As such, I think leaders should consider whether a better use of the company’s resources would be to strengthen the local value chain that delivered these results, rather than shifting it back to parent company and US executive salaries. Reinvesting at least some of those profits into R&D or bolstering operations or brand presence in the offshore wing could also have a ripple effect to better attract local workers. I believe it is much easier for offshore teams to trust a company that actively contributes to the local scene than it is to work for an anonymous entity that mines local talent and resources and hoards the profits.
Listen back to your responsibilities.
From my perspective, despite many well-diversified supply chains and operations, American companies have not yet scratched the surface of what is possible through true international collaboration, knowledge sharing and wealth creation.
Businesses need to ensure that the profits from specific regions go back to building the business and culture there. More importantly, as a leader, you must ensure that the respect you show at home is also shown at regional offices. This means equal treatment for all employees, regardless of which office they work in. Not only will this go a long way in ensuring business ethics, but it can also be recouped a thousandfold by employees who remain loyal to the company through thick and thin. Just because you might be able to get quality work for a lower price from another country doesn’t mean you should treat those workers any differently than a US worker.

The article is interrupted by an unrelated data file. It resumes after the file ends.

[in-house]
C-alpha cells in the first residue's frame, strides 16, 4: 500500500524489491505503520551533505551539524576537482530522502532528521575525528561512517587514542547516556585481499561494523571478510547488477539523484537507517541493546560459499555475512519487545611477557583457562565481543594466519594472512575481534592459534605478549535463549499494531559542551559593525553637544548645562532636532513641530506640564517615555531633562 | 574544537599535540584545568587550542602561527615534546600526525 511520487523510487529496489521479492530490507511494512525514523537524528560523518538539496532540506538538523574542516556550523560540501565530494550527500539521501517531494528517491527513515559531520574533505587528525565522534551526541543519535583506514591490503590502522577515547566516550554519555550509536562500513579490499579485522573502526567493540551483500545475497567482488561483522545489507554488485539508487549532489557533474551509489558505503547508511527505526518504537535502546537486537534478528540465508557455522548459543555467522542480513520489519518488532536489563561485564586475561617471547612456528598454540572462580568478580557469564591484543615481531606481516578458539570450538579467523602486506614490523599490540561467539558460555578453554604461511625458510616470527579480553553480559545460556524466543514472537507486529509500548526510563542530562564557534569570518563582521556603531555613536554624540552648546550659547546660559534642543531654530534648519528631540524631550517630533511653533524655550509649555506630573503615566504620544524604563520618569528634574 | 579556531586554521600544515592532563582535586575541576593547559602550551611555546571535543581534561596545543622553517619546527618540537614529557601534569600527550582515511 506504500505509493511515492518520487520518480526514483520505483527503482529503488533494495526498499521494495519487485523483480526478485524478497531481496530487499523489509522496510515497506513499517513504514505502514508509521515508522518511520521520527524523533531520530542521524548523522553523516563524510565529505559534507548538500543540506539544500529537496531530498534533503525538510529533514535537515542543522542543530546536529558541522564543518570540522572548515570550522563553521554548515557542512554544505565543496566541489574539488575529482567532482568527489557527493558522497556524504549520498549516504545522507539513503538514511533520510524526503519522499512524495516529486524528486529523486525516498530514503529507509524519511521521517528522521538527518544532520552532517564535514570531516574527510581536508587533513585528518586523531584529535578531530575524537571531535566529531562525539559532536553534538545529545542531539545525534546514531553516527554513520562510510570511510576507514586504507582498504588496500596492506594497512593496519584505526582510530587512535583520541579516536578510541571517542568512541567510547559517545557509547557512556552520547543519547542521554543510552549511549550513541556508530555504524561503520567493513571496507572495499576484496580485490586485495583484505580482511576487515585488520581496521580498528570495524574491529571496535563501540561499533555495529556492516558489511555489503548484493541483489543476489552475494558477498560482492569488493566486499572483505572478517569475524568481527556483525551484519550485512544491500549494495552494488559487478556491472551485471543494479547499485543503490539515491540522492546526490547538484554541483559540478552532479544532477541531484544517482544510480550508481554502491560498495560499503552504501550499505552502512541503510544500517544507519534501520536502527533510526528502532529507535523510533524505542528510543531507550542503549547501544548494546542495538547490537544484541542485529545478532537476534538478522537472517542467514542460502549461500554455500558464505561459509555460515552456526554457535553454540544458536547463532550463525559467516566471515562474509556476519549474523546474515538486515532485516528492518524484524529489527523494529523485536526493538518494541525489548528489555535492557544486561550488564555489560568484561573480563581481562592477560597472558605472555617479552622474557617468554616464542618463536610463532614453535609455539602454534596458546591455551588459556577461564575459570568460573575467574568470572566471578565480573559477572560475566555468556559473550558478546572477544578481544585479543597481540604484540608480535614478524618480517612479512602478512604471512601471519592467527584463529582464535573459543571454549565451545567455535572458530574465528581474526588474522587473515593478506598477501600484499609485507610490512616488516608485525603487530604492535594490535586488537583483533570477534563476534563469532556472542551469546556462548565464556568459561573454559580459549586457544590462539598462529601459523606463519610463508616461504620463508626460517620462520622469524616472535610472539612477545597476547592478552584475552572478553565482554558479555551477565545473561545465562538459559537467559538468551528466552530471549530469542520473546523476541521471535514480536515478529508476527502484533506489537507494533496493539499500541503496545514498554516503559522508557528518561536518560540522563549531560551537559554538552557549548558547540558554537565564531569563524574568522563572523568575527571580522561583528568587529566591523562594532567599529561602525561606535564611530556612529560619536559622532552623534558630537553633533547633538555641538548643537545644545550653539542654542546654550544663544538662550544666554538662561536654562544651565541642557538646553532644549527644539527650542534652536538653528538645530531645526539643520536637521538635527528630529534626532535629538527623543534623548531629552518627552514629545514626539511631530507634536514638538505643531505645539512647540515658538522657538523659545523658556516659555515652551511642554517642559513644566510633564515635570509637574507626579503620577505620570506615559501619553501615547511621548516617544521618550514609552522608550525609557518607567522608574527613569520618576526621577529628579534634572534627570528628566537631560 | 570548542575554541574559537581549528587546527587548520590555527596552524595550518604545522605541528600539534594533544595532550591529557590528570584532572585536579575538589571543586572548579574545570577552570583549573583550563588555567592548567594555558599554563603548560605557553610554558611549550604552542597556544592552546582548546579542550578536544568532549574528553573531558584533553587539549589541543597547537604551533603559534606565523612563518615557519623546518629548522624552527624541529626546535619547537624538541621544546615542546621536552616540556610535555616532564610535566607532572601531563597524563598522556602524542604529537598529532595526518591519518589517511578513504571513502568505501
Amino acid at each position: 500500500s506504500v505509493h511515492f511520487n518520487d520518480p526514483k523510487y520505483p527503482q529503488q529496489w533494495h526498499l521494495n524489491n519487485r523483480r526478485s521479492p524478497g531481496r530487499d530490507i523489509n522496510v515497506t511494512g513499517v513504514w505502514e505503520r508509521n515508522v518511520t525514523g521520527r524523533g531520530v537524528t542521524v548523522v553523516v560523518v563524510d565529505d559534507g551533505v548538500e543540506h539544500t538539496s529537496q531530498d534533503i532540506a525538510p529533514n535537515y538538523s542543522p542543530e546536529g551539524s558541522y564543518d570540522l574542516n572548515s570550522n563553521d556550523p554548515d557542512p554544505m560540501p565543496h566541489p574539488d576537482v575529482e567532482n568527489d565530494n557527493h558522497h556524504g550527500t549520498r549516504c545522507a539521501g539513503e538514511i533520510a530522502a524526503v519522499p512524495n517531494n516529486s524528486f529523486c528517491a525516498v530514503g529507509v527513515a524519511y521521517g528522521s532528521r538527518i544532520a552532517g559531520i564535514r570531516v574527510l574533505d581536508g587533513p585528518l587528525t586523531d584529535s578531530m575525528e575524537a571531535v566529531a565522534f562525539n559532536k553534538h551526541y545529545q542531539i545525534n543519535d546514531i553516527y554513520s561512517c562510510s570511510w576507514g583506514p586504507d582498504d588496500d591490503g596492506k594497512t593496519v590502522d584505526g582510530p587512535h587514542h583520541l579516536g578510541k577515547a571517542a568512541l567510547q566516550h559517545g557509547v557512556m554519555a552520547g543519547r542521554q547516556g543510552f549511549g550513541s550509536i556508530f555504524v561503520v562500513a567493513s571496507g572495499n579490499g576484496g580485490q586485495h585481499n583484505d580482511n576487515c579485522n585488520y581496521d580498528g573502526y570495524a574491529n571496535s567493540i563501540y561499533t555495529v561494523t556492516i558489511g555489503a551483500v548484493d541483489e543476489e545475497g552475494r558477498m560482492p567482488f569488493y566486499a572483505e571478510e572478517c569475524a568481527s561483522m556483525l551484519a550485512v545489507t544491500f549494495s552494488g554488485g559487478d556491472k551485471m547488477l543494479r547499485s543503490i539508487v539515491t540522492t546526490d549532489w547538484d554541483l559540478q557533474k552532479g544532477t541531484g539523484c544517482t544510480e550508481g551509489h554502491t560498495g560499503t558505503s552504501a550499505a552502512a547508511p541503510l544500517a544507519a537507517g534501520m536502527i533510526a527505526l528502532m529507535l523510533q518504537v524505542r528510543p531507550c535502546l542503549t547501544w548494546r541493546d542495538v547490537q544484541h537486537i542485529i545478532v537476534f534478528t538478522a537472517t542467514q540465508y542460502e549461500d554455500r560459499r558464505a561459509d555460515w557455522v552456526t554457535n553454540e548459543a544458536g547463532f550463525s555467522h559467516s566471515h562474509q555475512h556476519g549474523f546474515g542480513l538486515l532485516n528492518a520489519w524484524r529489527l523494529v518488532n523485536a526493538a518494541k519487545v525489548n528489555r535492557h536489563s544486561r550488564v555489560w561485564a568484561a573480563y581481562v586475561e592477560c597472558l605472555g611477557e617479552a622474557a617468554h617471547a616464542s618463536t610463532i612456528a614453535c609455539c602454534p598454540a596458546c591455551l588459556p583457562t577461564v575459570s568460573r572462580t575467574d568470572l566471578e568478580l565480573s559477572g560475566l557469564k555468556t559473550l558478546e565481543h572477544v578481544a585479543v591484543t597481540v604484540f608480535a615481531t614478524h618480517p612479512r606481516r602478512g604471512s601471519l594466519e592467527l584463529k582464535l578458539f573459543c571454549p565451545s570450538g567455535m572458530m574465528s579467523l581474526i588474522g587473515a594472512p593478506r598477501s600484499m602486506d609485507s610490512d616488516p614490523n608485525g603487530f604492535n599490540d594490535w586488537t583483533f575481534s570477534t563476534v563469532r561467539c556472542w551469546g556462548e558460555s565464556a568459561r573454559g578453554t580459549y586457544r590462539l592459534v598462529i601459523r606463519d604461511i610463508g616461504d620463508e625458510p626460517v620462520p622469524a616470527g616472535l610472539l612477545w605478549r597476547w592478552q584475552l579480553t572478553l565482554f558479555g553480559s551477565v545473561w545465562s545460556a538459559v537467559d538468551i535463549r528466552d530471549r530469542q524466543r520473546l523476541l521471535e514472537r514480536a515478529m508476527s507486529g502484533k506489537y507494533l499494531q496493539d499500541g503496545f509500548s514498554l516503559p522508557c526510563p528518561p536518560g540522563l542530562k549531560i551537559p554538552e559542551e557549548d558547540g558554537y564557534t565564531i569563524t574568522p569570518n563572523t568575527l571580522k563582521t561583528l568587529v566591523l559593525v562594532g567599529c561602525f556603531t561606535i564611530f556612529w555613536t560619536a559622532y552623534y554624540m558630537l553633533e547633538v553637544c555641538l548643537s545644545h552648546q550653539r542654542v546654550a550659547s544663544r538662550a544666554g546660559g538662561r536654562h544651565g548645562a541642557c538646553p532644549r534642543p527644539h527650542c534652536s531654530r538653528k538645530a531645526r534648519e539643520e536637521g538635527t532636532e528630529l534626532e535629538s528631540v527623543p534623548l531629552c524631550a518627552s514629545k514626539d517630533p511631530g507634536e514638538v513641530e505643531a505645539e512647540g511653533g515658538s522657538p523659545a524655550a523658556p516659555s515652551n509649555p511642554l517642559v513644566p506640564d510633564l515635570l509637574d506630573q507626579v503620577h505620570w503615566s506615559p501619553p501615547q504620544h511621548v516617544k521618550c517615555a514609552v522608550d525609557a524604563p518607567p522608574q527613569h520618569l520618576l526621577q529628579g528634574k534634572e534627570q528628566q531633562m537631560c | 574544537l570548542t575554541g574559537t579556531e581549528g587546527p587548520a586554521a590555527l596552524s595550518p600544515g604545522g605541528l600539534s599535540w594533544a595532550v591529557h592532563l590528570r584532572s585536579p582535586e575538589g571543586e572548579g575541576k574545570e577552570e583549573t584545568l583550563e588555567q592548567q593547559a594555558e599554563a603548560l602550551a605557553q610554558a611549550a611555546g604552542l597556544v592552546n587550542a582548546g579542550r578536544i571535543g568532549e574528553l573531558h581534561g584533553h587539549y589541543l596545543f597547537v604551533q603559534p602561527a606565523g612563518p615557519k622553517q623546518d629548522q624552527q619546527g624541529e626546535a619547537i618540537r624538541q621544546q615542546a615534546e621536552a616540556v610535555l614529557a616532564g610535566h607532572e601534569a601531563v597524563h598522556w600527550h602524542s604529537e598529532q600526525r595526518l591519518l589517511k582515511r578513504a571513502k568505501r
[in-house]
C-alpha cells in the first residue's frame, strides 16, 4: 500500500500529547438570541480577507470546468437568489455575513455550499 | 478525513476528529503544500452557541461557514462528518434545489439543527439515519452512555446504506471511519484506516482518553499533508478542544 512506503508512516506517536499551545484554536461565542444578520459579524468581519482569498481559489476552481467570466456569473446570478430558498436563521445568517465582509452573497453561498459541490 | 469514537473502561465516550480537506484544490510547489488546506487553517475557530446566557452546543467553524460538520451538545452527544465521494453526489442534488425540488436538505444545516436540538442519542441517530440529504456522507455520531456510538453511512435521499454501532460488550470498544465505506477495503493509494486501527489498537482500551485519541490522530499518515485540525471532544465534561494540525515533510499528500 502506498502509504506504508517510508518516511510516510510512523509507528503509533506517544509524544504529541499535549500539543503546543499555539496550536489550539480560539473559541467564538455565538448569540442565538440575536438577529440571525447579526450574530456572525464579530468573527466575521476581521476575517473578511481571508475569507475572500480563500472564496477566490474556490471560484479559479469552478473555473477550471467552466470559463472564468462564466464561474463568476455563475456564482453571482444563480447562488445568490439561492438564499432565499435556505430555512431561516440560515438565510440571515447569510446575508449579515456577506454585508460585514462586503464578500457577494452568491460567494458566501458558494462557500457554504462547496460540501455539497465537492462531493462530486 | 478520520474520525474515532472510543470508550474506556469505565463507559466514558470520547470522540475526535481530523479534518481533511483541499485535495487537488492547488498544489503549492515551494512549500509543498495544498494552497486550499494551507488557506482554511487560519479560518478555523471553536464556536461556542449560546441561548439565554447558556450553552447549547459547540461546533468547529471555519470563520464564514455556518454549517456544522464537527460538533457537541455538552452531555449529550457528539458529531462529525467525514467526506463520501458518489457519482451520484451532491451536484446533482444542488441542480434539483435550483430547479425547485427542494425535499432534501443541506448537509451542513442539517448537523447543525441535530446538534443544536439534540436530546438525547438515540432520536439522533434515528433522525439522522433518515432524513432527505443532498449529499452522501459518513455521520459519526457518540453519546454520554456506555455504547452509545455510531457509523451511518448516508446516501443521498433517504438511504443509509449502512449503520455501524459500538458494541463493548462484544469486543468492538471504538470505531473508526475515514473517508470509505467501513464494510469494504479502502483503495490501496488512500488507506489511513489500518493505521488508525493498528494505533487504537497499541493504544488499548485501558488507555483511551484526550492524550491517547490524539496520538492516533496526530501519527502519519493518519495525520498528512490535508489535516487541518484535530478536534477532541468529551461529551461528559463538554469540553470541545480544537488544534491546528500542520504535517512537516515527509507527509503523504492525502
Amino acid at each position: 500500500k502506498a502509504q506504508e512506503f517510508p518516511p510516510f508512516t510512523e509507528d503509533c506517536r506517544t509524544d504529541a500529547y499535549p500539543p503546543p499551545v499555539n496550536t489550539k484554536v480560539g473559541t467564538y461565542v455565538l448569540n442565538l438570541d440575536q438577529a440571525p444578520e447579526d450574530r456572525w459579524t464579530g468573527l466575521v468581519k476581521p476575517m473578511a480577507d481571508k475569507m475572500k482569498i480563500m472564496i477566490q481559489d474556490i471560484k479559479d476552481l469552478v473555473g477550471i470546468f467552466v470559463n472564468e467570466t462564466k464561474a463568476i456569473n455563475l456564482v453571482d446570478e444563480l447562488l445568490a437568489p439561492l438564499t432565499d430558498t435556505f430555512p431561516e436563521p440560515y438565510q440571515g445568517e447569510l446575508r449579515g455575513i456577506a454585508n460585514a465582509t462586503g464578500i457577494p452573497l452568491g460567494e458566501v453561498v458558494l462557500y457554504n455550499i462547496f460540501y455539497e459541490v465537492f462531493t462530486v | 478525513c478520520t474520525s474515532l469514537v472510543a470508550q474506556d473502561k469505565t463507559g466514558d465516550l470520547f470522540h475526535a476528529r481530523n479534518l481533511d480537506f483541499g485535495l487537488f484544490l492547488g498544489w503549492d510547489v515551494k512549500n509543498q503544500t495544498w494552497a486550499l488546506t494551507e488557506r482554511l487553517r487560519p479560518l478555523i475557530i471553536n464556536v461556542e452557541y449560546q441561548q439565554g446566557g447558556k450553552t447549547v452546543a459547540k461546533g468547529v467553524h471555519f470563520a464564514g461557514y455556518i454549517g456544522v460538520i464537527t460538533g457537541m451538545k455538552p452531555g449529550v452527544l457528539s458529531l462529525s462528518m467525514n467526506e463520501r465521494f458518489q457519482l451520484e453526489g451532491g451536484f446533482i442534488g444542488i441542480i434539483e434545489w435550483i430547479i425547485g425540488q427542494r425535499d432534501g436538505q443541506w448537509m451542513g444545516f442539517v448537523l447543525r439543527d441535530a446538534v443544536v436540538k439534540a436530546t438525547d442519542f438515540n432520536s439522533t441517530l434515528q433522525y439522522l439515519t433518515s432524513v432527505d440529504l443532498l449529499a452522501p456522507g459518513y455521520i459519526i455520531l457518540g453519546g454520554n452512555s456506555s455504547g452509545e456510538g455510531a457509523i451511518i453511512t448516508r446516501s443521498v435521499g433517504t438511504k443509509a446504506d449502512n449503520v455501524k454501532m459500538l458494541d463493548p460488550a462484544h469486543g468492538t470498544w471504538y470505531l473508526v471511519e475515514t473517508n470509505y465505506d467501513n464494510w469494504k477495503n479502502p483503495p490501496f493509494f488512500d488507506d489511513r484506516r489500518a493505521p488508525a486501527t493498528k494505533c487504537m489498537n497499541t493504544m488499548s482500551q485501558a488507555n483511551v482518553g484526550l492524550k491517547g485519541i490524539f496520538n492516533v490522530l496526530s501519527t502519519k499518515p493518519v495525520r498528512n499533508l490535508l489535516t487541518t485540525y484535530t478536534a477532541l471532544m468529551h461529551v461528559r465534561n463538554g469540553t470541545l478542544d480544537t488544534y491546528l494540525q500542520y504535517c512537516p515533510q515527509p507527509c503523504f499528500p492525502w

Being a superpower can open doors for American companies, but to keep them open, you need to stay competitive in international markets. A softer, humble approach with a global vision based on creating equitable wealth, sharing and empowering the local value chain with significant investment is necessary for companies to build international industrial teams. Sustainable wealth creation in overseas U.S. companies requires a long-term commitment to go beyond operations to give back to those countries, communities and charities for holistic development and growth.
Janice has been with businesskinda for 5 years, writing copy for client websites, blog posts, EDMs and other mediums to engage readers and encourage action. By collaborating with clients, our SEO manager and the wider businesskinda team, Janice seeks to understand an audience before creating memorable, persuasive copy.